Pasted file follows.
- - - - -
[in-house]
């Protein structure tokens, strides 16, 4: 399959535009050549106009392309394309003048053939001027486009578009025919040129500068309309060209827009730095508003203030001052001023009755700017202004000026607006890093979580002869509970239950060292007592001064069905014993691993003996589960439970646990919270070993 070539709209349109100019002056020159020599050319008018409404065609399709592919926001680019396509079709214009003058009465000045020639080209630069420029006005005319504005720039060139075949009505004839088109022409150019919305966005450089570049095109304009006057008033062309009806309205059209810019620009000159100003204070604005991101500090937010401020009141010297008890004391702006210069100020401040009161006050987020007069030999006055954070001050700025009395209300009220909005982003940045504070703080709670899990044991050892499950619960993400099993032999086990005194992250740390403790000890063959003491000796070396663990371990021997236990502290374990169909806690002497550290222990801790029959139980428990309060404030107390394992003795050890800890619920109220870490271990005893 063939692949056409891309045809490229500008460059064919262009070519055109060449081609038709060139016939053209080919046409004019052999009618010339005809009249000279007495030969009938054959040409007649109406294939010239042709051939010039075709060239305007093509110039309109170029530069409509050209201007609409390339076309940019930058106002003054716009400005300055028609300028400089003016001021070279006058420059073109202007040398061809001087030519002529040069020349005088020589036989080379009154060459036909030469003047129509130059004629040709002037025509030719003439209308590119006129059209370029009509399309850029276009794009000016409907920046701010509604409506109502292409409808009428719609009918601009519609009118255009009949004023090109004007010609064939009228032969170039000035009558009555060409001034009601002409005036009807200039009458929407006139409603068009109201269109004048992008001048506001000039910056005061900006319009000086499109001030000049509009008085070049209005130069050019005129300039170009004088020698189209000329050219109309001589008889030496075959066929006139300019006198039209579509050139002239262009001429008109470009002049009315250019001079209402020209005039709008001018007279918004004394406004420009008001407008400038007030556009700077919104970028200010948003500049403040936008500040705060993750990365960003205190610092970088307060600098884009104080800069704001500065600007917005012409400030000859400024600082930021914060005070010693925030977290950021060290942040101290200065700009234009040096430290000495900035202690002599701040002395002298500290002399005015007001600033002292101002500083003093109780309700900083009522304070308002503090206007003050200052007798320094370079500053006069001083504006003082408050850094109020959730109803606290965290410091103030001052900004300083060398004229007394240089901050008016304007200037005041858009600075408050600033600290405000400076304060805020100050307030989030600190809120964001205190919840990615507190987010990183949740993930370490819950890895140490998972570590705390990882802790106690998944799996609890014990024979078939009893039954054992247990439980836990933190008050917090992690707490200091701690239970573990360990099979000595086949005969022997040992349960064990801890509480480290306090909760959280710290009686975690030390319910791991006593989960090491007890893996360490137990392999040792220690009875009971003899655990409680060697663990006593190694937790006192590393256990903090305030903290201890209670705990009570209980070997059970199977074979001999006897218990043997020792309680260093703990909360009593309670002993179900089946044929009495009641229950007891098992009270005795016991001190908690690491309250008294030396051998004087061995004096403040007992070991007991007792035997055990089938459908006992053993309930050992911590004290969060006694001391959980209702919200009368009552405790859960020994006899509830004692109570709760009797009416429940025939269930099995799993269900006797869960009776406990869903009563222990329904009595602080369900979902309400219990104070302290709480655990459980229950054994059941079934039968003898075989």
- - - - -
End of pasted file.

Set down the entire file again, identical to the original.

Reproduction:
[in-house]
């Protein structure tokens, strides 16, 4: 399959535009050549106009392309394309003048053939001027486009578009025919040129500068309309060209827009730095508003203030001052001023009755700017202004000026607006890093979580002869509970239950060292007592001064069905014993691993003996589960439970646990919270070993 070539709209349109100019002056020159020599050319008018409404065609399709592919926001680019396509079709214009003058009465000045020639080209630069420029006005005319504005720039060139075949009505004839088109022409150019919305966005450089570049095109304009006057008033062309009806309205059209810019620009000159100003204070604005991101500090937010401020009141010297008890004391702006210069100020401040009161006050987020007069030999006055954070001050700025009395209300009220909005982003940045504070703080709670899990044991050892499950619960993400099993032999086990005194992250740390403790000890063959003491000796070396663990371990021997236990502290374990169909806690002497550290222990801790029959139980428990309060404030107390394992003795050890800890619920109220870490271990005893 063939692949056409891309045809490229500008460059064919262009070519055109060449081609038709060139016939053209080919046409004019052999009618010339005809009249000279007495030969009938054959040409007649109406294939010239042709051939010039075709060239305007093509110039309109170029530069409509050209201007609409390339076309940019930058106002003054716009400005300055028609300028400089003016001021070279006058420059073109202007040398061809001087030519002529040069020349005088020589036989080379009154060459036909030469003047129509130059004629040709002037025509030719003439209308590119006129059209370029009509399309850029276009794009000016409907920046701010509604409506109502292409409808009428719609009918601009519609009118255009009949004023090109004007010609064939009228032969170039000035009558009555060409001034009601002409005036009807200039009458929407006139409603068009109201269109004048992008001048506001000039910056005061900006319009000086499109001030000049509009008085070049209005130069050019005129300039170009004088020698189209000329050219109309001589008889030496075959066929006139300019006198039209579509050139002239262009001429008109470009002049009315250019001079209402020209005039709008001018007279918004004394406004420009008001407008400038007030556009700077919104970028200010948003500049403040936008500040705060993750990365960003205190610092970088307060600098884009104080800069704001500065600007917005012409400030000859400024600082930021914060005070010693925030977290950021060290942040101290200065700009234009040096430290000495900035202690002599701040002395002298500290002399005015007001600033002292101002500083003093109780309700900083009522304070308002503090206007003050200052007798320094370079500053006069001083504006003082408050850094109020959730109803606290965290410091103030001052900004300083060398004229007394240089901050008016304007200037005041858009600075408050600033600290405000400076304060805020100050307030989030600190809120964001205190919840990615507190987010990183949740993930370490819950890895140490998972570590705390990882802790106690998944799996609890014990024979078939009893039954054992247990439980836990933190008050917090992690707490200091701690239970573990360990099979000595086949005969022997040992349960064990801890509480480290306090909760959280710290009686975690030390319910791991006593989960090491007890893996360490137990392999040792220690009875009971003899655990409680060697663990006593190694937790006192590393256990903090305030903290201890209670705990009570209980070997059970199977074979001999006897218990043997020792309680260093703990909360009593309670002993179900089946044929009495009641229950007891098992009270005795016991001190908690690491309250008294030396051998004087061995004096403040007992070991007991007792035997055990089938459908006992053993309930050992911590004290969060006694001391959980209702919200009368009552405790859960020994006899509830004692109570709760009797009416429940025939269930099995799993269900006797869960009776406990869903009563222990329904009595602080369900979902309400219990104070302290709480655990459980229950054994059941079934039968003898075989």